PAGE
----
NASA will update appropriate sections of this rule in order to provide information that is as current as possible and to provide Internet addresses that will provide the public with current, relevant data at any given time. These changes will ensure that NASA is in compliance with 5 U.S.C. 552 (a)(1) (A), Public information, agency rules, opinions, orders, records, and proceedings, as follows:
(a) Each agency shall make available to the public information as follows:
(1) Each agency shall separately state and currently publish in the Federal Register for the guidance of the public—
(A) descriptions of its central and field organization and the established places at which, the employees (and in the case of a uniformed service, the members) from whom, and the methods whereby, the public may obtain information, make submittals or requests, or obtain decisions.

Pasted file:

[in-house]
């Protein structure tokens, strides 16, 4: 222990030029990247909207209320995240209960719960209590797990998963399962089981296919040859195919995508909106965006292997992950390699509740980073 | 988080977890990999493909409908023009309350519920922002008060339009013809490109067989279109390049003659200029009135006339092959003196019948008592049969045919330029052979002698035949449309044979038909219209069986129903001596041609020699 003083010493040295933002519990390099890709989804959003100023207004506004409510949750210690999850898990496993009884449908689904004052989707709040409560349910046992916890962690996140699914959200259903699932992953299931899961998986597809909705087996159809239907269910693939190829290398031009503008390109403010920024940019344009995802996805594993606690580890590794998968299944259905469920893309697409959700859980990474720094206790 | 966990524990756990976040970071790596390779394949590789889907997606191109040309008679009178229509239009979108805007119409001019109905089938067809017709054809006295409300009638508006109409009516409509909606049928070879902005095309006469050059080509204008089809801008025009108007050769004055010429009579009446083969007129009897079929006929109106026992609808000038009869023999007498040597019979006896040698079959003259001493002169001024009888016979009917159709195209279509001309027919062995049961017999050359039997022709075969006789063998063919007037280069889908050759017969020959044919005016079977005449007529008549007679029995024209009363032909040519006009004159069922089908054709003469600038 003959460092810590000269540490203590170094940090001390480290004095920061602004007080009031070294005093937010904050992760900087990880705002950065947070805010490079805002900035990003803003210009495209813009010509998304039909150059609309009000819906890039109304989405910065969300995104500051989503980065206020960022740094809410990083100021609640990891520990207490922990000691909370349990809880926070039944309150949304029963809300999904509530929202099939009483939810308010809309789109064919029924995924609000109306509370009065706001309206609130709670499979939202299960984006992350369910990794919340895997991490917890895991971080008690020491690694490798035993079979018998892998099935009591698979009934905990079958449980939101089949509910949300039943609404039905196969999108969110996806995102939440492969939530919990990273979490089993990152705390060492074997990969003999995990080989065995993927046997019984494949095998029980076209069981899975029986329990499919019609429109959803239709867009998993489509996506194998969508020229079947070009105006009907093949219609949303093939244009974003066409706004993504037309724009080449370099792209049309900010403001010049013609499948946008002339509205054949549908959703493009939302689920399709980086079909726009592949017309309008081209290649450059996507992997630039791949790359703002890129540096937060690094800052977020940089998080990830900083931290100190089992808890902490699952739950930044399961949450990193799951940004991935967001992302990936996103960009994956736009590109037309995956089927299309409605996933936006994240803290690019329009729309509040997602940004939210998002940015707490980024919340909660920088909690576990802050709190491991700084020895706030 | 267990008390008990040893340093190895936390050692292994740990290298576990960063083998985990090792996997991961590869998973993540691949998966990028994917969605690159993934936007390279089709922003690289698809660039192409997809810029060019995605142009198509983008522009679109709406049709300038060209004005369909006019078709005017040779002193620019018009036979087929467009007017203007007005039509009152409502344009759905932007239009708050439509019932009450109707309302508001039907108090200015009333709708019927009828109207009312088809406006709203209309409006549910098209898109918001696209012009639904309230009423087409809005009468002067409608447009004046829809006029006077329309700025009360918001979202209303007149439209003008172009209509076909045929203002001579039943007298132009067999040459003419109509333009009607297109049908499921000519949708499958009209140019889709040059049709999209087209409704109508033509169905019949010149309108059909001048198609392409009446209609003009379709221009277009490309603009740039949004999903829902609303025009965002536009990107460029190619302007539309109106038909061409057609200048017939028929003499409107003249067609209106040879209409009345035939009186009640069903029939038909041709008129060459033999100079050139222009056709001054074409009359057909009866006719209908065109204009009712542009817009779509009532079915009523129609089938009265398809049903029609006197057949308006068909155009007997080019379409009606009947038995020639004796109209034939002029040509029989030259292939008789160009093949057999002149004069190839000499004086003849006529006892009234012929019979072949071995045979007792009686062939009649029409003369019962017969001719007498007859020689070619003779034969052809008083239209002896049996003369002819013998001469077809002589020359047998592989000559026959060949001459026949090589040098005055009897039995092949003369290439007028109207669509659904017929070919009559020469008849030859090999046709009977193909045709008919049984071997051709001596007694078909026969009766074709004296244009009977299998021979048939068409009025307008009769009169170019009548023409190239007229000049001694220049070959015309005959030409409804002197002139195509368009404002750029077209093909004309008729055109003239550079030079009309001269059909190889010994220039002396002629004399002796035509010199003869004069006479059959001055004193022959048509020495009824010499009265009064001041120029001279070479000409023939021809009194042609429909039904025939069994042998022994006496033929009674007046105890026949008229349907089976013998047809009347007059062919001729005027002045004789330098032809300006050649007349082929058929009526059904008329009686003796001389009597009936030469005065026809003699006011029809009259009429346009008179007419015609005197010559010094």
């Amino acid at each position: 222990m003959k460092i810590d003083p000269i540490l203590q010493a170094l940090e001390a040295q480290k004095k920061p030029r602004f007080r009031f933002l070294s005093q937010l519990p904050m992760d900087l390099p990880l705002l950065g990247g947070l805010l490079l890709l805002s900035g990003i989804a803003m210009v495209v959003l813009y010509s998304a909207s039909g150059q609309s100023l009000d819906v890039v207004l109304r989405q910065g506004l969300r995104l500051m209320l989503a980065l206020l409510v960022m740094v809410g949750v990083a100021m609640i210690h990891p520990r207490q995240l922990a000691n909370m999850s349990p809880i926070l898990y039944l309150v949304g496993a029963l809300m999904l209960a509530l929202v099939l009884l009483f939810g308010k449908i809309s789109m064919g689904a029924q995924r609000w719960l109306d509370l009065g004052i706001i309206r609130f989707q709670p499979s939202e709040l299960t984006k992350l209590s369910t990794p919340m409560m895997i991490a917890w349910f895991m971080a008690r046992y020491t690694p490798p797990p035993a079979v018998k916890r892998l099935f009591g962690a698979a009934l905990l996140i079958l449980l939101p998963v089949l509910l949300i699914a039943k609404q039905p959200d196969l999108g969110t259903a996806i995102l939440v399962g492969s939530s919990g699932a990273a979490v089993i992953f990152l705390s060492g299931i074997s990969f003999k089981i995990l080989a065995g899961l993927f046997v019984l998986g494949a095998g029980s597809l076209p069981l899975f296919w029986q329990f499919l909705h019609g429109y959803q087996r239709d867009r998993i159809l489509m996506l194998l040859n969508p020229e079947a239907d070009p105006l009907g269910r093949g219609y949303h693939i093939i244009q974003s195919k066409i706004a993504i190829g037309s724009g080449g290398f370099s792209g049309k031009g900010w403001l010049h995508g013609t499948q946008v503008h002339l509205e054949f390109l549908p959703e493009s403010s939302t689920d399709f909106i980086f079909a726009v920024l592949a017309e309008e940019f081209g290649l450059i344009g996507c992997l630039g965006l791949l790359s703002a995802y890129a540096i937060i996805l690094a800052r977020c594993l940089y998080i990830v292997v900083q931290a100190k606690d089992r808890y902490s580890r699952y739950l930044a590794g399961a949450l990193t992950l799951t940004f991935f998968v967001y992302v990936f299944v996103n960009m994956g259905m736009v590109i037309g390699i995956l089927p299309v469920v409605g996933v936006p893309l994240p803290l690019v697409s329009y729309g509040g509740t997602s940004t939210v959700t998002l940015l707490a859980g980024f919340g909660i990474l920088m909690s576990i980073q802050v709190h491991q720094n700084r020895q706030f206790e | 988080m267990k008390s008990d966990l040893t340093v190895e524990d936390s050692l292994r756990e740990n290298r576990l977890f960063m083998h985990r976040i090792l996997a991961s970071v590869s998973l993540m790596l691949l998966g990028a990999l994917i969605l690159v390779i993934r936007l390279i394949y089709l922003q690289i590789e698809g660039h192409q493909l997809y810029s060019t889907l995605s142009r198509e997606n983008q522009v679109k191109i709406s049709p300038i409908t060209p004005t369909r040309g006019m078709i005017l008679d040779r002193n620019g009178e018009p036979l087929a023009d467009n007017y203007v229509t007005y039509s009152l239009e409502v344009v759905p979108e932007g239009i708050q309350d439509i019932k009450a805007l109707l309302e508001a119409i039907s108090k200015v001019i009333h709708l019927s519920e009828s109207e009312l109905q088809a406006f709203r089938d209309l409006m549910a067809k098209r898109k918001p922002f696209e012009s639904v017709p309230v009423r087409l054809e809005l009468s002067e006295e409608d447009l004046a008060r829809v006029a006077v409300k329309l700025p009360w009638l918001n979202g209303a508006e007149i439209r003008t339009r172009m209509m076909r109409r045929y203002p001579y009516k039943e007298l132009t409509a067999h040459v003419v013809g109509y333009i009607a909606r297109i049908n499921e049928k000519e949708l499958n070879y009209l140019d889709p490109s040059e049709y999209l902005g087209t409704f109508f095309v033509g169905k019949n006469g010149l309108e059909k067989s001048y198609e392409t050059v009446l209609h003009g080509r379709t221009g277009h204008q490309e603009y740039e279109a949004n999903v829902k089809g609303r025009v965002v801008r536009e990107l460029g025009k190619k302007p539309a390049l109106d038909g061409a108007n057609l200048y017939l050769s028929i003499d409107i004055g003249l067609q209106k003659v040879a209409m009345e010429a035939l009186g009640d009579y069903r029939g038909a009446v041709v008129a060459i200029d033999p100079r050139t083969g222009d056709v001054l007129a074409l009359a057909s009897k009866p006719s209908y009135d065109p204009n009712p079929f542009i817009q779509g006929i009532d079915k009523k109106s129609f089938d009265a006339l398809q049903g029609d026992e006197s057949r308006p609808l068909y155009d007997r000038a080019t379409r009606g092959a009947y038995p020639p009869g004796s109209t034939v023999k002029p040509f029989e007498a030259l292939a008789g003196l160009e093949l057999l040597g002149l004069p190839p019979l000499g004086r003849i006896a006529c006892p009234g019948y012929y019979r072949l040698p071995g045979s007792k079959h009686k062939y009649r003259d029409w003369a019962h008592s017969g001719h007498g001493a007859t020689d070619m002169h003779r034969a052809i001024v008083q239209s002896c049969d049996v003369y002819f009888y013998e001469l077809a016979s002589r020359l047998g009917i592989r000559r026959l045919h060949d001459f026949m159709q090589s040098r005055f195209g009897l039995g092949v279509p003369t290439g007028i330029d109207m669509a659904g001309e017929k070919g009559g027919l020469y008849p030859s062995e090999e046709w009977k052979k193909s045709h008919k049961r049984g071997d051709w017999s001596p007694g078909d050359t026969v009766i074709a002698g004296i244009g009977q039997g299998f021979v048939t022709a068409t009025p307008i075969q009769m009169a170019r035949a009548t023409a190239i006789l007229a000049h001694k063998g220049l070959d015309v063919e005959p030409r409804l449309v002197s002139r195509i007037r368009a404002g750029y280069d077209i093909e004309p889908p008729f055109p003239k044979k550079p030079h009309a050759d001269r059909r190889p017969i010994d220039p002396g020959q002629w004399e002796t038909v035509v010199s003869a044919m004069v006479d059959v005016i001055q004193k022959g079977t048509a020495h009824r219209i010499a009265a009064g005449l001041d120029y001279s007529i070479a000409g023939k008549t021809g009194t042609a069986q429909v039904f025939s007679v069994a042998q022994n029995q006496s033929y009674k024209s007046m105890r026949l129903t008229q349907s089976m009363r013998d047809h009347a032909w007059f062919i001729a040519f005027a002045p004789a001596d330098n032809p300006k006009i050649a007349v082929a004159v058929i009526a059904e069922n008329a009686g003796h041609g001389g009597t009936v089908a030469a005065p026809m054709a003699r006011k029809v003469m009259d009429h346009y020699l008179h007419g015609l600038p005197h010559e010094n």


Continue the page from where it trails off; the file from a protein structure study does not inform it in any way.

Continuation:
5 U.S.C. 552 (a)(1) (A).
Executive Order 12866, Regulatory Planning and Review and Executive Order 13563, Improving Regulation and Regulation Review
Executive Orders 13563 and 12866 direct agencies to assess all costs and benefits of available regulatory alternatives and, if regulation is necessary, to select regulatory approaches that maximize net benefits (including potential economic, environmental, public health and safety effects, distributive impacts, and equity). Executive Order 13563 emphasizes the importance of quantifying both costs and benefits, of reducing costs, of harmonizing rules, and of promoting flexibility. This rule has been designated as “not significant” under section 3(f) of Executive Order 12866.
Review Under the Regulatory Flexibility Act